by Cindi Azevedo Laws, Columnist
Two and a half years after President Abraham Lincoln issued the Emancipation Proclamation, United States soldiers marched into Galveston, Texas with news that the Civil War was over and that slaves were now free. It took a regiment to enforce Lincoln’s Proclamation because local law enforcement, backed by powerful land – and slave – owners, murdered the messenger who first tried to deliver the news. But on June 19, 1865, freedom finally rang out across the great state, and the chains of 250 years of American history began to break.
The words rang out: “The people of Texas are informed that in accordance with a Proclamation from the Executive of the United States, all slaves are free. This involves an absolute equality of rights and rights of property between former masters and slaves, and the connection heretofore existing between them becomes that between employer and free laborer.”
Jubilation and tribulation ensued. Because a people had been denied the tools of literacy, an oral tradition honored June 19th as “Juneteenth.” Juneteenth is now a Texas state holiday. But the day deserves bigger and broader recognition since freedom, equality and representation continue to be elusive in this country. While slavery in the United States formally ended on that day, two weeks before the annual Independence celebration, our practice of aiding and abetting the exploitation of the poorest class, the immigrant class, continues unabated to this day.
For slaves, the 4th of July Independence Day was a mockery. Said Frederick Douglass on July 5, 1852, at a meeting sponsored by the Rochester Ladies’ Anti-Slavery Society, in New York: “What, to the American slave, is your 4th of July? I answer: a day that reveals to him, more than all other days in the year, the gross injustice and cruelty to which he is the constant victim. To him, your celebration is a sham; your boasted liberty, an unholy license; your shouts of liberty and equality, hollow mockery; your sermons and thanksgivings, with all your religious parade, and solemnity, are, to him, mere bombast, fraud, deception, impiety, and hypocrisy. There is not a nation on the earth guilty of practices, more shocking and bloody, than are the people of these United States.”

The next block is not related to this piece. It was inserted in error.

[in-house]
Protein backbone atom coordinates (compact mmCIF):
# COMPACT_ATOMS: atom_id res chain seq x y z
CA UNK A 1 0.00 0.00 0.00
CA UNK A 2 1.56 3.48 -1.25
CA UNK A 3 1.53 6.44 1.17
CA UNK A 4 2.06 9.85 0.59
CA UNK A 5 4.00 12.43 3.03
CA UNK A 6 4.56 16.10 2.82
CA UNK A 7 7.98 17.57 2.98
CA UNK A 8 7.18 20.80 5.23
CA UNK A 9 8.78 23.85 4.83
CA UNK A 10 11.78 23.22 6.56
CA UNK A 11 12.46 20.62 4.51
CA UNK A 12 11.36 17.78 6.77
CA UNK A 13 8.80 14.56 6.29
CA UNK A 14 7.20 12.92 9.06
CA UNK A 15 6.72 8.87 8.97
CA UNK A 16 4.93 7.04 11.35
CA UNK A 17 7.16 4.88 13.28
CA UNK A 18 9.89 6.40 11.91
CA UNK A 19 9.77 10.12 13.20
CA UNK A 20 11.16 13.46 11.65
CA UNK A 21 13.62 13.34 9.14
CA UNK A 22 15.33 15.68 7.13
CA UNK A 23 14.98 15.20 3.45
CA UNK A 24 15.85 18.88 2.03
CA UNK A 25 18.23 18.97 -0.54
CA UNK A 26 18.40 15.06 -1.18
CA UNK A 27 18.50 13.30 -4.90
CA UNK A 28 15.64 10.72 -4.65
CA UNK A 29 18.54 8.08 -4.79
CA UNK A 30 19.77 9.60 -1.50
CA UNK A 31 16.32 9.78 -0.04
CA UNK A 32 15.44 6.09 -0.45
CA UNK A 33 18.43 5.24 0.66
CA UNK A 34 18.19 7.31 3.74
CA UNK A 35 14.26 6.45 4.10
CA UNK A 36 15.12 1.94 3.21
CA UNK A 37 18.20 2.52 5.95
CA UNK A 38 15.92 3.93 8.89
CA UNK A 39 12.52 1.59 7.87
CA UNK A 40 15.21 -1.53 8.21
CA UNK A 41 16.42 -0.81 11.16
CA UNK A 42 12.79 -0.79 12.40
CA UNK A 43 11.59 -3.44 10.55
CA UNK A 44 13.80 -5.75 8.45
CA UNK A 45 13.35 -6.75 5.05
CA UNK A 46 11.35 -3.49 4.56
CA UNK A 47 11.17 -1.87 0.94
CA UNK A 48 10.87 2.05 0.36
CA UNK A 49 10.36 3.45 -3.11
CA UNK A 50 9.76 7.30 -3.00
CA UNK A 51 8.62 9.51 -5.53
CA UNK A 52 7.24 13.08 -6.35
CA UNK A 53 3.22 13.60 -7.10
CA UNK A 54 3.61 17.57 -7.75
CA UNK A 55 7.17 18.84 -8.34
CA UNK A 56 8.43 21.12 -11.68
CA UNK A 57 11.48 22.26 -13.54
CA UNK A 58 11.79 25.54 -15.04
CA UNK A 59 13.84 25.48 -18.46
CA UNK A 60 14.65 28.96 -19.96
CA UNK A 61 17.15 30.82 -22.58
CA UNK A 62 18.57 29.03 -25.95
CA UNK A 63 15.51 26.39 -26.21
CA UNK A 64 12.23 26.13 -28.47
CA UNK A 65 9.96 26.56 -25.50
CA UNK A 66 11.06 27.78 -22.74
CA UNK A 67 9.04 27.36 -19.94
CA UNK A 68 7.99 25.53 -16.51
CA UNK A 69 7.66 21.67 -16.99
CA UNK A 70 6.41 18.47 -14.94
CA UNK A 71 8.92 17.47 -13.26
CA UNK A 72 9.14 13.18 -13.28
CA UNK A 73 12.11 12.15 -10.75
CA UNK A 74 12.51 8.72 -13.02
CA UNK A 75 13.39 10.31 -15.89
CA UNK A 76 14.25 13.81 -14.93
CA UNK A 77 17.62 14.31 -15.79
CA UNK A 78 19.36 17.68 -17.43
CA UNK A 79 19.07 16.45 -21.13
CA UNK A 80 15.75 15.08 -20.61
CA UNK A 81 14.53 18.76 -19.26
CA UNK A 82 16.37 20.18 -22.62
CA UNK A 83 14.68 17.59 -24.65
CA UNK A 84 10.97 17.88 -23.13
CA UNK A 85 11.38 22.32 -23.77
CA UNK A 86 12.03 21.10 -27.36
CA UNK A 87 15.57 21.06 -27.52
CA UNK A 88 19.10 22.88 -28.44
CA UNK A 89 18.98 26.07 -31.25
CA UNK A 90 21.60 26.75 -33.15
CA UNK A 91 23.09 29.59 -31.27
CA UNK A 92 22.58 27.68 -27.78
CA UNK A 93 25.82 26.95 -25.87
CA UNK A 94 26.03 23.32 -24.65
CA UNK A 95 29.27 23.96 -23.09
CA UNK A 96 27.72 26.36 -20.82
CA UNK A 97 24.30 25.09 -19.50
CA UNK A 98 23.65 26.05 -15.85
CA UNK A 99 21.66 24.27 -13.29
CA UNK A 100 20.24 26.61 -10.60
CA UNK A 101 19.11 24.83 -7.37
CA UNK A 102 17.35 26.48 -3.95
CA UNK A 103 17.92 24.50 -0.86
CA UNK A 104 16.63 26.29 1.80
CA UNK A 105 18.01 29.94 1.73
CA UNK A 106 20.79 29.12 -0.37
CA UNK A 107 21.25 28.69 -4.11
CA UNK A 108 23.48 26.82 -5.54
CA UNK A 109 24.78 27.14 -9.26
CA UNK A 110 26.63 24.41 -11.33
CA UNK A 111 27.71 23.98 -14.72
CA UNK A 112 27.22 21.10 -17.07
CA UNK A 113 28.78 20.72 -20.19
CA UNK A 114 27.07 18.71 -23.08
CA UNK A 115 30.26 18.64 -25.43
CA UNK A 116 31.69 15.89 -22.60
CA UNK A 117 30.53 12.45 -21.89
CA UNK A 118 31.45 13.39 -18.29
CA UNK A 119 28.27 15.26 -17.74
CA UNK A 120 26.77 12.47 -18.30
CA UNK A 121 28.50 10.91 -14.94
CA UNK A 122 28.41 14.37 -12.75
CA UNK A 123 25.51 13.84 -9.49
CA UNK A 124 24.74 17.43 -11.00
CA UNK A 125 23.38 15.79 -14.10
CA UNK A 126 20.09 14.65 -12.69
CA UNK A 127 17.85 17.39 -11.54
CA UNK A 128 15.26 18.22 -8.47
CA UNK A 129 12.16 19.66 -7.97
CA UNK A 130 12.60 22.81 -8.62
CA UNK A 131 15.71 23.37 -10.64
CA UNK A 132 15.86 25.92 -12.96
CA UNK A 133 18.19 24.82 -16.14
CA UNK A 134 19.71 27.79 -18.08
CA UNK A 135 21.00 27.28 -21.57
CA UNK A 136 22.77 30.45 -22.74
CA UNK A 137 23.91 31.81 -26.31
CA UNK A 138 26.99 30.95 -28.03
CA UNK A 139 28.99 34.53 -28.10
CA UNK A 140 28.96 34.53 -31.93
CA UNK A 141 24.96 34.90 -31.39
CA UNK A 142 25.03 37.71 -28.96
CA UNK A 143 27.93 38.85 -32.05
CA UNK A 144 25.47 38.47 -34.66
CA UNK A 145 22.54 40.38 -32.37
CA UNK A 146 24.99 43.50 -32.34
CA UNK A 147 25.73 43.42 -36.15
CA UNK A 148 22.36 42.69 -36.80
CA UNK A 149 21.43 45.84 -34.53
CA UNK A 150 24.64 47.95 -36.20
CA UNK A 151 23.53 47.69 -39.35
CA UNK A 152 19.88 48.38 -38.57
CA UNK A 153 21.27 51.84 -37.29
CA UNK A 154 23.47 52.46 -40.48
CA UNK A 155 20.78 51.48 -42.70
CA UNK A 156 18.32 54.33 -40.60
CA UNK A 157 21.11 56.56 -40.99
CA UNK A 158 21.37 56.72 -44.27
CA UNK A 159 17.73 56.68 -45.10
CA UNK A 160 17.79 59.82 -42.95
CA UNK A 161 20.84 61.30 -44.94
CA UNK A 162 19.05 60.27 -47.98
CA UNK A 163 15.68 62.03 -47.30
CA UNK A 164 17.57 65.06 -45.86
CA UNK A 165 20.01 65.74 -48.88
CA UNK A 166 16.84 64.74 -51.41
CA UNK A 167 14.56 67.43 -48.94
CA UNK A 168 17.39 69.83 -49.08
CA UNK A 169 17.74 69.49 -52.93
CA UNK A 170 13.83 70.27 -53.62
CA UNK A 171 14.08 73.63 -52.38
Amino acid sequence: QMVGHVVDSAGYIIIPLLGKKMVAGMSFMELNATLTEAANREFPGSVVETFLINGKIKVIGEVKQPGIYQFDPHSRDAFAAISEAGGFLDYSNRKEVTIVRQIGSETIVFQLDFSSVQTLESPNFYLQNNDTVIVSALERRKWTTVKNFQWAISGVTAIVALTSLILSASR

Douglass conferred with President Lincoln about slavery. And Lincoln delivered the Gettysburg Address.
“Four score and seven years ago, our fathers brought forth on this continent a new nation, conceived in Liberty, and dedicated to the proposition that all men are created equal…this nation, under God, shall have a new birth of freedom — and that government of the people, by the people, for the people, shall not perish from the earth.”
Lincoln understood that as long as one person is enslaved, none of us are truly free. Today, while Members of the Congress and the Senate prepare their calendars for 4th of July celebrations throughout our nation, many chose to forsake freedom for millions among us, for people who seek “a nation conceived in Liberty and dedicated to the proposition that all men are created equal.” But while four score and seven million Americans blather on about immigrants violating the law, they ignore the lessons of human history, and indeed, our own history.
When Adam Smith wrote “The Wealth of Nations” in 1776, poverty and mistreatment of the lower class was accepted as a common and natural side effect of the existing structure. Smith bitterly objected to the exploitation of workers by mercantilists who benefited from a restricted and highly regulated system. Our current Congress, spooked by an ignoble citizenry, has not learned the lessons of either Smith or Lincoln. By doing nothing about immigration, Congress allows 12 million people to be denied the fundamental proposition of the United States while continuing the exploitation of those same individuals by extracting value from their labor.
This Juneteenth, there will be no regiment celebrating emancipation; there will be no open road to freedom and citizenship; but the underground railroad of immigration will still clang, like the chains of slavery that have enriched this nation throughout its history.
Two full weeks separate Juneteenth from Independence Day. Make sure Congress knows the noble ideals of freedom and equality are worth more to you than mere words.
This piece previously aired on NPR and was published in numerous newspapers around the United States, including the Seattle Post-Intelligencer.
Cindi Azevedo Laws is a public affairs consultant and community activist living in the Rainier View neighborhood.